In response to Jackie’s pronouncement that his body isn’t up to much more severe punishment (he has quite literally broken about “every bone in my body”), Sarkissian replied, “He’s getting a little older. I think he can fit it. What was great about Rush Hour 1 and 2 mostly was the relationship of these two and it came out of nowhere. It was just very real. We didn’t build it, we didn’t write it. It just happened. I think the action will be there but it has to be molded to fit him today and not forced into stuff that he won’t do.”

And we agree!  We love Jackie and Chris because of their relationship.  It’s comedy, man, with action and adventure to move the story.

 

And Jackie’s flying to Vancouver, British Columbia, for July 1st, Canada Day, to help us celebrate Canada’s 150th Birthday!

Jackie is coming back to Vancouver, where Rumble in the Bronx was filmed.  Jackie is known around the planet as “a goodwill ambassador for UNICEF and UNAids, as a celebrity ‘cabinet member’ of the American Red Cross, and as founder of the Jackie Chan Civil Aviation Foundation in China to serve the airlines’ shared interest in charitable endeavours.”

In this last capacity, “Hong Kong Airlines will be the official international airline partner of the Canada 150 celebrations in Vancouver on July 1 commemorating the country’s milestone anniversary.  Jackie Chan will be there for the party!”

It’s wonderful to see this new relationship with the people of China and to have them join us in celebrating Canadian culture and élan.

“Welcome back to Canada, Jackie!”

Did You Like This Post?

IF SO, WHY NOT SEE “THE WRITERS OF THE NORTH-WEST MOUNTED POLICE” — MY MOST POPULAR LITERARY HISTORY POST:

“Thanks for a wonderful in-depth article on Mountie fiction. I’m a big fan of the Mounties and I really enjoyed the amount of details you provided and found many, many more books to put on my wish list.” Jack

“Hello! I have a question for you… First though, what amazing, detailed information you’ve got here, thanks for it!” HG

When our Canadian Mounties first rode West, they entered our National Mythology.  A look at the many, many writers who helped create that Proud Mythology.  Illustrated by celebrated Mountie artists.  FREE TO READ ==>  The GREATEST AUTHORS OF NORTH-WEST MOUNTED POLICE FICTION

 

– Brian Alan Burhoe

 

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Stephen J Voorhies: Artist of the American People — and Places

 

Stephen J Voorhies: Tribute to an Artist of the American (and Canadian) People — and Places

 

 

As an avid collector of classic wilderness fiction, including the stories of our Canadian Mounties, I’ve been lucky enough to track down most of the must-read titles I’ve hunted.

Recently, I’ve collected all three editions of William Byron Mowery’s short story collections.  THE LONG ARM OF THE MOUNTED appeared in 1948.  SAGAS OF THE MOUNTED POLICE was published in ’53 and reprinted nine years later in paperback.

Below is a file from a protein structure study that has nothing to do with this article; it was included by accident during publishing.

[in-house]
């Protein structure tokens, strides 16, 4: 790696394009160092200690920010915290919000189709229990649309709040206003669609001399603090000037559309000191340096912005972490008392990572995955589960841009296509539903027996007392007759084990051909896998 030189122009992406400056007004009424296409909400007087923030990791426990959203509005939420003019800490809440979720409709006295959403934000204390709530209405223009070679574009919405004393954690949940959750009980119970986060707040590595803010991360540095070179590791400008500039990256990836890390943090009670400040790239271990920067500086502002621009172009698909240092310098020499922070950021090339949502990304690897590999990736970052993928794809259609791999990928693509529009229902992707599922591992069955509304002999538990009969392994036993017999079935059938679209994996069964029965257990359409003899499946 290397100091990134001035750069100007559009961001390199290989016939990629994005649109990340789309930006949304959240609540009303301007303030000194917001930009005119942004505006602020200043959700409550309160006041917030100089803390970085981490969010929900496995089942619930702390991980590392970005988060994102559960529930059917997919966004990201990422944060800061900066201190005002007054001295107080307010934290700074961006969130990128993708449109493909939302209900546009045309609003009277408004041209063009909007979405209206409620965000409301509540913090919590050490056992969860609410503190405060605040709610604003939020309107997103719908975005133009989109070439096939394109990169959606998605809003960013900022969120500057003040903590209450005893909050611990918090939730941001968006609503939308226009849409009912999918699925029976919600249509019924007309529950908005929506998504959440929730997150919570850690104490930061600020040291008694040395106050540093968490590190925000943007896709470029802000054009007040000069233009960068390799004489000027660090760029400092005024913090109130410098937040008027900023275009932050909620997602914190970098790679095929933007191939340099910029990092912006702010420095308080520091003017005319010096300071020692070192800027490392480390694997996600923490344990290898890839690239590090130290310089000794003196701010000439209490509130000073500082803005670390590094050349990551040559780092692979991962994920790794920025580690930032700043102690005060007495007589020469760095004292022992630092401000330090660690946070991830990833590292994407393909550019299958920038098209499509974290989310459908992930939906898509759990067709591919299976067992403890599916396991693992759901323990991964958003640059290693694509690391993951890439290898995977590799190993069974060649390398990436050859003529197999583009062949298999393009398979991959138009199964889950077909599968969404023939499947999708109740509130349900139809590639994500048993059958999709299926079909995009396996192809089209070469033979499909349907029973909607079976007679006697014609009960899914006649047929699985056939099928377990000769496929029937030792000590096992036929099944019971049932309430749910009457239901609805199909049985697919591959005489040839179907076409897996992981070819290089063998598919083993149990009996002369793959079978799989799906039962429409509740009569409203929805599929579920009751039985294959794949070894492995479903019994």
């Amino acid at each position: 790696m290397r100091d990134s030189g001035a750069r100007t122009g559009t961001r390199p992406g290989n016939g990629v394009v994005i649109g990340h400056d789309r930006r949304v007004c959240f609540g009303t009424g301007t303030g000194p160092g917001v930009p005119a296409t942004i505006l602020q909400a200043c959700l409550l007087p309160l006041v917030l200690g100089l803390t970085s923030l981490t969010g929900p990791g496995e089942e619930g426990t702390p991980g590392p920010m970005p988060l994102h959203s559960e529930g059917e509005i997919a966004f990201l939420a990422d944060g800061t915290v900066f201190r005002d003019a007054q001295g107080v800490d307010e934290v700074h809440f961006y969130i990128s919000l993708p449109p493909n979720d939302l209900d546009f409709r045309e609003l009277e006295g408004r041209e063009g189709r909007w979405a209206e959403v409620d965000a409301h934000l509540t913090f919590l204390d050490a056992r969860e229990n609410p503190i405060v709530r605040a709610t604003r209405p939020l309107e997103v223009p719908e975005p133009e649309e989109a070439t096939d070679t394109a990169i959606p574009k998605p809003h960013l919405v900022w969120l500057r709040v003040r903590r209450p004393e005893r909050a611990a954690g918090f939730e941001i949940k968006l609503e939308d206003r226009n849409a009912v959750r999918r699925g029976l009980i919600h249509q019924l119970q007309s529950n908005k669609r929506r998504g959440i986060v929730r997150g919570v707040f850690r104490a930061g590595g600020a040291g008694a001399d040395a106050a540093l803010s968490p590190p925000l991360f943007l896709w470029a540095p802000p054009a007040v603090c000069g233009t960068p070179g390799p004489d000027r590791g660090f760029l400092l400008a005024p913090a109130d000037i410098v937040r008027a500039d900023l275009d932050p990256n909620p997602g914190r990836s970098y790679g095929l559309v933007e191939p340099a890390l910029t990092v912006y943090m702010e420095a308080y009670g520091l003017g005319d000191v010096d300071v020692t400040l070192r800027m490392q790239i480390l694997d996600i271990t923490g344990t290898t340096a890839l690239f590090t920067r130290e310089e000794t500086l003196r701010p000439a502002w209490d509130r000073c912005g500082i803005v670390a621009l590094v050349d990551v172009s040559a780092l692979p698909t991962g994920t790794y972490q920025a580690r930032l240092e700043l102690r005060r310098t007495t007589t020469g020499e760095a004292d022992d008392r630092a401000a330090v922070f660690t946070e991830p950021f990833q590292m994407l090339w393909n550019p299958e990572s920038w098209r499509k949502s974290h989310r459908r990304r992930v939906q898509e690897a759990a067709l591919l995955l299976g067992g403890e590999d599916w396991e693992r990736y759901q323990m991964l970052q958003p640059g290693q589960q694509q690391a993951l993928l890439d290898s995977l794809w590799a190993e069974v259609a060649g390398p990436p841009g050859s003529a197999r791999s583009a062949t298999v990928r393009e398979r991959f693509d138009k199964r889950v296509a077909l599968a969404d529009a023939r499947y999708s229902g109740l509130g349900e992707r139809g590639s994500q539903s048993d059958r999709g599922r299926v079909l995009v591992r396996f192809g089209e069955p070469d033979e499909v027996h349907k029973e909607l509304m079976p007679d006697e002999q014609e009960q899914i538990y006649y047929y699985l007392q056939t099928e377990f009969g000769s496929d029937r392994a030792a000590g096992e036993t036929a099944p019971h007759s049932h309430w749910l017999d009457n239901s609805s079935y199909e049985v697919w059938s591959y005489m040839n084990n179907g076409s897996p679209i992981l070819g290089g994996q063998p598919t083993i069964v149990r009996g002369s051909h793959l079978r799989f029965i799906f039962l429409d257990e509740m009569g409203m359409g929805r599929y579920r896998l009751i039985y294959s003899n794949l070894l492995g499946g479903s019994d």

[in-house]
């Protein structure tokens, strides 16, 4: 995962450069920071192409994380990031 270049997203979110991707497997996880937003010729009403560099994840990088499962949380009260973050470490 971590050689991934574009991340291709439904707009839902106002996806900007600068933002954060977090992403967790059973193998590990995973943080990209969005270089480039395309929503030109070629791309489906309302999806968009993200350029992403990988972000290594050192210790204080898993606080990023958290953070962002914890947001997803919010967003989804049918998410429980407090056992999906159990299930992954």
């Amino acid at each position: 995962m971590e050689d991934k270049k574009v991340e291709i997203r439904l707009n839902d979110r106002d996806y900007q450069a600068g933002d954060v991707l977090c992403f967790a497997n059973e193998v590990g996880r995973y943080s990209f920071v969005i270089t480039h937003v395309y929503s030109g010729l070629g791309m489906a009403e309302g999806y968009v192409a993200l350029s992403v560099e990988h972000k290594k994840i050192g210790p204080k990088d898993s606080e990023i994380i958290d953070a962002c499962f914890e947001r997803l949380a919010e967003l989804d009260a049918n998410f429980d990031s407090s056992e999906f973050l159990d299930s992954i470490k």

Even though each edition was from a different publisher, under a different title, with it’s own unique cover art, I noticed that they had used the same artist for each one.  And I liked that artwork.  “Who,” I wondered, “is Stephen J Voorhies?”

After a bit of Net search, I found out…

Stephen J Voorhies was a popular muralist, pictorial mapmaker, book illustrator and painter from the 1920’s well into the 1960’s.

Of Dutch descent, he was born in 1898 and grew up in the New York area.  After serving in the U. S. Navy, Voorhies attended the Pratt Institute in the Clinton Hill area of Brooklyn, studying Art and Design.  Graduating in 1922, he quickly earned a reputation as an artist able to work in any medium.

He eventually established a permanent residence at 136 Linden Street, Rockville Centre, Long Island, but maintained a separate studio at 303 West 42nd Street in Manhattan.  His wife, Dorothy Townsend Voorhies, was an accomplished book illustrator and fashion designer in her own right.  They had two daughters, Barbara Anne and Ruth.  Stephen J Voorhies was listed in both the Who Was Who in American Art, and Salons of America.

Voorhies loved the then-popular concept of pictorial maps and murals — filled with busy scenes of trade, industry and the bustle of rural and town life.

 

 

In 1928, Rand McNally hired him to produce a pictorial map of New England, featuring shipping, railway and bus lines.  “Compared with pictorial maps of the time, this one was relatively conservative in color and design, but the steam locomotive blasting out of western Massachusetts gives the map considerable drama.” [1]  Good reviews of this map led to commissions for more high-profile commercial works.

And in 1929, he produced an oil painting on canvas titled Cabin in Sand Dunes with Trees in Background.  If Voorhies had hoped for an art gallery success, he was disappointed.  Most of his watercolors and oil paintings would be produced later in life.

In 1930, Baltimore & Ohio Railroad published Voorhies’ A Guide To And From New York City.  The pamphlet opened up to reveal two small color maps, and a large map with “pictographs of key buildings and bridges and including a listing of Point of Interest, Hotels, Theatres, and Principal Steam Lines in left margin.”

In 1936, his decorative illustrated map Historic Long Island: “A Map showing its Towns & Villages and the Outstanding Events during its Development over a period of more than Three Hundred Years” appeared (shown above).  The outer green border displayed the names of “the thirteen tribes of Indians who were the first proprietors of Long Island.”

He was commissioned to do three murals for the 1939 “World of Tomorrow” World’s Fair at Flushing Meadows, New York — those painted murals depicted the pastoral elements of the East Coast: its thriving agricultural and fishing industries.

One of his most popular was his vibrant Pictorial Map of Historic Nassau County, which illustrated “a number of towns, as well as the Grave of Theodore Roosevelt, Old Paper Mill, Onderdonk Grist Mill, Roosevelt Field, Mitchell Field, Mineola Court House, Adelphi College, Garden City Hotel,  Nassau County YWCA, St. Georges Church and Rock Hall.”  The map was printed in RECIPES FROM HISTORIC LONG ISLAND collected by the Young Women’s Christian Association of Nassau County in 1948.